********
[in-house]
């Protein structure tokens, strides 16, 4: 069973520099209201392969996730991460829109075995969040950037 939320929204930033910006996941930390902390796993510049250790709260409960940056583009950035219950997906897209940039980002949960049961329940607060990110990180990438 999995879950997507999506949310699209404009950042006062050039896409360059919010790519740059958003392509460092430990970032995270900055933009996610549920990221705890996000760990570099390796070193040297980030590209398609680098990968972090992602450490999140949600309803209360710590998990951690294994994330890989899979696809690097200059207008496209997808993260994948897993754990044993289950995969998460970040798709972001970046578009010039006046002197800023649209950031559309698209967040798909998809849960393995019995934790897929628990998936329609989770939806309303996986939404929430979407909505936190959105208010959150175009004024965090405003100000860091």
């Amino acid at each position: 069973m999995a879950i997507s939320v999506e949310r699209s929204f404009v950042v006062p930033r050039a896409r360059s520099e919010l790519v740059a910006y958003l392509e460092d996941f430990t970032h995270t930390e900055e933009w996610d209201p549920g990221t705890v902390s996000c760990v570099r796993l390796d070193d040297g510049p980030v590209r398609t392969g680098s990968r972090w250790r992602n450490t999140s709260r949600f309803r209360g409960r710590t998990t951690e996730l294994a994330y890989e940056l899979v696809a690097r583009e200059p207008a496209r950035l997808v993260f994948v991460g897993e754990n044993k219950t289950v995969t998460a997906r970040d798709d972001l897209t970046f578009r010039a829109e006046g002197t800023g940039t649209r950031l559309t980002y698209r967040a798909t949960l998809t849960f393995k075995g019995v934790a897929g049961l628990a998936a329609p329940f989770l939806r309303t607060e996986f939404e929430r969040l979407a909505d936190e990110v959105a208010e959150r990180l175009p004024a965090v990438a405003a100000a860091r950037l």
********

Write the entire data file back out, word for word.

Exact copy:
[in-house]
């Protein structure tokens, strides 16, 4: 069973520099209201392969996730991460829109075995969040950037 939320929204930033910006996941930390902390796993510049250790709260409960940056583009950035219950997906897209940039980002949960049961329940607060990110990180990438 999995879950997507999506949310699209404009950042006062050039896409360059919010790519740059958003392509460092430990970032995270900055933009996610549920990221705890996000760990570099390796070193040297980030590209398609680098990968972090992602450490999140949600309803209360710590998990951690294994994330890989899979696809690097200059207008496209997808993260994948897993754990044993289950995969998460970040798709972001970046578009010039006046002197800023649209950031559309698209967040798909998809849960393995019995934790897929628990998936329609989770939806309303996986939404929430979407909505936190959105208010959150175009004024965090405003100000860091």
């Amino acid at each position: 069973m999995a879950i997507s939320v999506e949310r699209s929204f404009v950042v006062p930033r050039a896409r360059s520099e919010l790519v740059a910006y958003l392509e460092d996941f430990t970032h995270t930390e900055e933009w996610d209201p549920g990221t705890v902390s996000c760990v570099r796993l390796d070193d040297g510049p980030v590209r398609t392969g680098s990968r972090w250790r992602n450490t999140s709260r949600f309803r209360g409960r710590t998990t951690e996730l294994a994330y890989e940056l899979v696809a690097r583009e200059p207008a496209r950035l997808v993260f994948v991460g897993e754990n044993k219950t289950v995969t998460a997906r970040d798709d972001l897209t970046f578009r010039a829109e006046g002197t800023g940039t649209r950031l559309t980002y698209r967040a798909t949960l998809t849960f393995k075995g019995v934790a897929g049961l628990a998936a329609p329940f989770l939806r309303t607060e996986f939404e929430r969040l979407a909505d936190e990110v959105a208010e959150r990180l175009p004024a965090v990438a405003a100000a860091r950037l």